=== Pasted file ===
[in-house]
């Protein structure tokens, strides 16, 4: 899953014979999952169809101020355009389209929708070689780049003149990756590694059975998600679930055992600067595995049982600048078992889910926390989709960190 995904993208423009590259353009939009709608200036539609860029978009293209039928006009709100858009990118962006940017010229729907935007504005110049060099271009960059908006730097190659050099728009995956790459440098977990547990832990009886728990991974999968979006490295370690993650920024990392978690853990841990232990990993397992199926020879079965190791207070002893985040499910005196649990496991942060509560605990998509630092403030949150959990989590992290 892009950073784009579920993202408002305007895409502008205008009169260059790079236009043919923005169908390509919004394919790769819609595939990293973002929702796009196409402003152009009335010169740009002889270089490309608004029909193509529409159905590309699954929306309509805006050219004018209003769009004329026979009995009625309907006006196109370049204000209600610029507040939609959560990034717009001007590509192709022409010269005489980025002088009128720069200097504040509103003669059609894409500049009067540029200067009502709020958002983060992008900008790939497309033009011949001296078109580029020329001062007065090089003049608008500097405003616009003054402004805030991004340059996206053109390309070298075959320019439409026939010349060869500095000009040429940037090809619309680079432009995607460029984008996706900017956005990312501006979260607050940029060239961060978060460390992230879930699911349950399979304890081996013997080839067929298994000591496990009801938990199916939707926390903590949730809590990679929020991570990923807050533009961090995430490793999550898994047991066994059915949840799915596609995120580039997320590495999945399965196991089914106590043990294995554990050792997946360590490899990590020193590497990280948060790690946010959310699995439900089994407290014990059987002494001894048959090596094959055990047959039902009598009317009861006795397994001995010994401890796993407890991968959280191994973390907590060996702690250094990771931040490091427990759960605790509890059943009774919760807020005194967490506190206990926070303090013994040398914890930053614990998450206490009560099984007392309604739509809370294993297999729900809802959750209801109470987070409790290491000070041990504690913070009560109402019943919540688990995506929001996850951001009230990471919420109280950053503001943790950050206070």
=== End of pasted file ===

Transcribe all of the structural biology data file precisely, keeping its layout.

[in-house]
């Protein structure tokens, strides 16, 4: 899953014979999952169809101020355009389209929708070689780049003149990756590694059975998600679930055992600067595995049982600048078992889910926390989709960190 995904993208423009590259353009939009709608200036539609860029978009293209039928006009709100858009990118962006940017010229729907935007504005110049060099271009960059908006730097190659050099728009995956790459440098977990547990832990009886728990991974999968979006490295370690993650920024990392978690853990841990232990990993397992199926020879079965190791207070002893985040499910005196649990496991942060509560605990998509630092403030949150959990989590992290 892009950073784009579920993202408002305007895409502008205008009169260059790079236009043919923005169908390509919004394919790769819609595939990293973002929702796009196409402003152009009335010169740009002889270089490309608004029909193509529409159905590309699954929306309509805006050219004018209003769009004329026979009995009625309907006006196109370049204000209600610029507040939609959560990034717009001007590509192709022409010269005489980025002088009128720069200097504040509103003669059609894409500049009067540029200067009502709020958002983060992008900008790939497309033009011949001296078109580029020329001062007065090089003049608008500097405003616009003054402004805030991004340059996206053109390309070298075959320019439409026939010349060869500095000009040429940037090809619309680079432009995607460029984008996706900017956005990312501006979260607050940029060239961060978060460390992230879930699911349950399979304890081996013997080839067929298994000591496990009801938990199916939707926390903590949730809590990679929020991570990923807050533009961090995430490793999550898994047991066994059915949840799915596609995120580039997320590495999945399965196991089914106590043990294995554990050792997946360590490899990590020193590497990280948060790690946010959310699995439900089994407290014990059987002494001894048959090596094959055990047959039902009598009317009861006795397994001995010994401890796993407890991968959280191994973390907590060996702690250094990771931040490091427990759960605790509890059943009774919760807020005194967490506190206990926070303090013994040398914890930053614990998450206490009560099984007392309604739509809370294993297999729900809802959750209801109470987070409790290491000070041990504690913070009560109402019943919540688990995506929001996850951001009230990471919420109280950053503001943790950050206070």